Driver fatigue is experienced on the roadway every day. Based on data contained in the NHTSA’s 2013 Fatality Analysis Reporting System (FARS), there were 59 fatal crashes involving a large truck where the truck driver was coded as being “asleep or fatigued.”
While these crashes only accounted for 1.7 percent of all large truck fatal crashes, these were still crashes that could have been prevented. Truck Writers recognizes that roughly 80 percent of crashes involving a truck are caused by passenger vehicles. However, as our country works toward zero deaths, we need to work on also eliminating the other 20 percent.
3 Steps Toward Preventing Driver Fatigue
Driver Fatigue impairs one’s response time to potential hazards on the road. Therefore, it is important to take steps toward decreasing driver fatigue on our nation’s roadways, in order to prevent traffic accidents.
1. Count Some Sheep
According to the CDC, an adult between the age of 16 – 60 needs seven (7) or more hours of sleep per night. However, getting enough sleep isn’t enough. The quality of sleep also plays a role in driver fatigue. Therefore, it is important that no driver gets behind the wheel unless he or she feels well rested.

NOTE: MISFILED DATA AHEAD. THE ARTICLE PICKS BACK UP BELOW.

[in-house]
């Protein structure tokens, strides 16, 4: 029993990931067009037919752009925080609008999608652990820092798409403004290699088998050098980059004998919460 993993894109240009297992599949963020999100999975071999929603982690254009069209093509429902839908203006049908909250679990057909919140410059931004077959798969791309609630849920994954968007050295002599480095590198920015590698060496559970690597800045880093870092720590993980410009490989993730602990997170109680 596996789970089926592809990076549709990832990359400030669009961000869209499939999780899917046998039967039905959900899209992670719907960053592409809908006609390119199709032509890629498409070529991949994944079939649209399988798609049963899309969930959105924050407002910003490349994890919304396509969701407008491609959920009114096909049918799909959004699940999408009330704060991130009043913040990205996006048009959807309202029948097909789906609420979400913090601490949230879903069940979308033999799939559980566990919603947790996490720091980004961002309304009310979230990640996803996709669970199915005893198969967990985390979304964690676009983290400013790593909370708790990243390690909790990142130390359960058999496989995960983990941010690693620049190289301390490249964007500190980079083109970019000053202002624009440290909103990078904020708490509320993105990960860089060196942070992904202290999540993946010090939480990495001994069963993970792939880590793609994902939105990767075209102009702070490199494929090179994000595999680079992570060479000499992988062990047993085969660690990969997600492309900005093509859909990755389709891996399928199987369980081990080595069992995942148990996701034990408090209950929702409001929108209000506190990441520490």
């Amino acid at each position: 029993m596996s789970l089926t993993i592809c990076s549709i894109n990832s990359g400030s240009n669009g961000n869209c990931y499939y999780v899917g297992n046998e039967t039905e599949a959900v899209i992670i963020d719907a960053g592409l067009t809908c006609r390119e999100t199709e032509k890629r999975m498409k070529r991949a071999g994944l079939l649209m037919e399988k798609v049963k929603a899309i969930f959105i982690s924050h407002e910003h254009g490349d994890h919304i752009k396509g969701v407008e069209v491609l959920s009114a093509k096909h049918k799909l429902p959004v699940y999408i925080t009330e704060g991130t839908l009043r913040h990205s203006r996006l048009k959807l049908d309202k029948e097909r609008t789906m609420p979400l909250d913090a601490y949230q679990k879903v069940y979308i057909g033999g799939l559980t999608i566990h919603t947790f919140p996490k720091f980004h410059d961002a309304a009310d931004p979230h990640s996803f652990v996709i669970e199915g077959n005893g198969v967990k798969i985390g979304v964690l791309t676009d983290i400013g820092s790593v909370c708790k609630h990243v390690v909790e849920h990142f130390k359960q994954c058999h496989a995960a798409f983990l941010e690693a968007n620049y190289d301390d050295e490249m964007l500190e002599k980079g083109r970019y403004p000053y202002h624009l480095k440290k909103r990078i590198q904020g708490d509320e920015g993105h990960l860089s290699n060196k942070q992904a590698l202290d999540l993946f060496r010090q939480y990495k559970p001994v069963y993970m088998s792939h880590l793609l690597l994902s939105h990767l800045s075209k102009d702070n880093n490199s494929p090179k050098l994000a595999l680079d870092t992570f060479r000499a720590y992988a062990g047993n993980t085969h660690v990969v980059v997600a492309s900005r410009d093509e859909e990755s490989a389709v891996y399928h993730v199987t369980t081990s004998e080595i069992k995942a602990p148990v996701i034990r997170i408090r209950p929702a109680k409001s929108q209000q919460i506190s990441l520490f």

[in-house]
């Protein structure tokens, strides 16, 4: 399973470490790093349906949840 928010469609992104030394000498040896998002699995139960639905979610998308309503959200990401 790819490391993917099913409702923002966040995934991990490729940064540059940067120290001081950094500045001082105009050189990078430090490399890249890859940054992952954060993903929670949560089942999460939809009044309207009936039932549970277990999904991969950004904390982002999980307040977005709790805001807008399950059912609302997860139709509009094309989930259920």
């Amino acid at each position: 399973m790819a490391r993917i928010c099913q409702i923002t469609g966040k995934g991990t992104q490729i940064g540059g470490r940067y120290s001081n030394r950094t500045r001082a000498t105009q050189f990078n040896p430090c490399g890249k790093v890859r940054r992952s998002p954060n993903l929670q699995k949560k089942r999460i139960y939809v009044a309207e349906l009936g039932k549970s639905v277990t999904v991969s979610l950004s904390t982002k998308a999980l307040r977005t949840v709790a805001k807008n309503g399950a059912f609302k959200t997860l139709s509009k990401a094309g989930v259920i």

If a driver does not feel well rested, he or she should consider finding a safe area to pullover and take a nap. Naps should last between 10 to 45 minutes, and one should not drive for at least 15 minutes following.
Just as a truck needs diesel, the human body needs fuel to run. It is important to make sure no meals are being skipped or eaten at irregular times.
In fact, a 2006 study conducted on the sleeping and driving habits of CMV drivers found that an unhealthy lifestyle, long working hours, and sleeping problems were the main causes of driver fatigue.
3. Avoid Inducing Drowsiness
Spring is in full-swing, which means allergens have taken over. Double-check allergy pills, as well as any other medications, for a “do not operate heavy vehicles or machinery during use” warning. Consult a physician for other medication options, if the warning is found.
Signs of Driver Fatigue
According to the National Sleep Foundation, these are a few of the signs that a driver should stop and rest:
- Difficulty focusing, frequent blinking, or heavy eyelids
- Daydreaming; wandering/disconnected thoughts
- Trouble remembering the last few miles driven; missing exits or traffic signs
- Yawning repeatedly or rubbing your eyes
- Trouble keeping your head up
- Drifting from your lane, tailgating, or hitting a shoulder rumble strip
- Feeling restless and irritable
Blasting music, rolling down the windows, and drinking one’s weight in coffee is not enough to prevent driver fatigue. If the driver of a vehicle experiences any of the above symptoms of driver fatigue, he or she should find a safe place to pull over.
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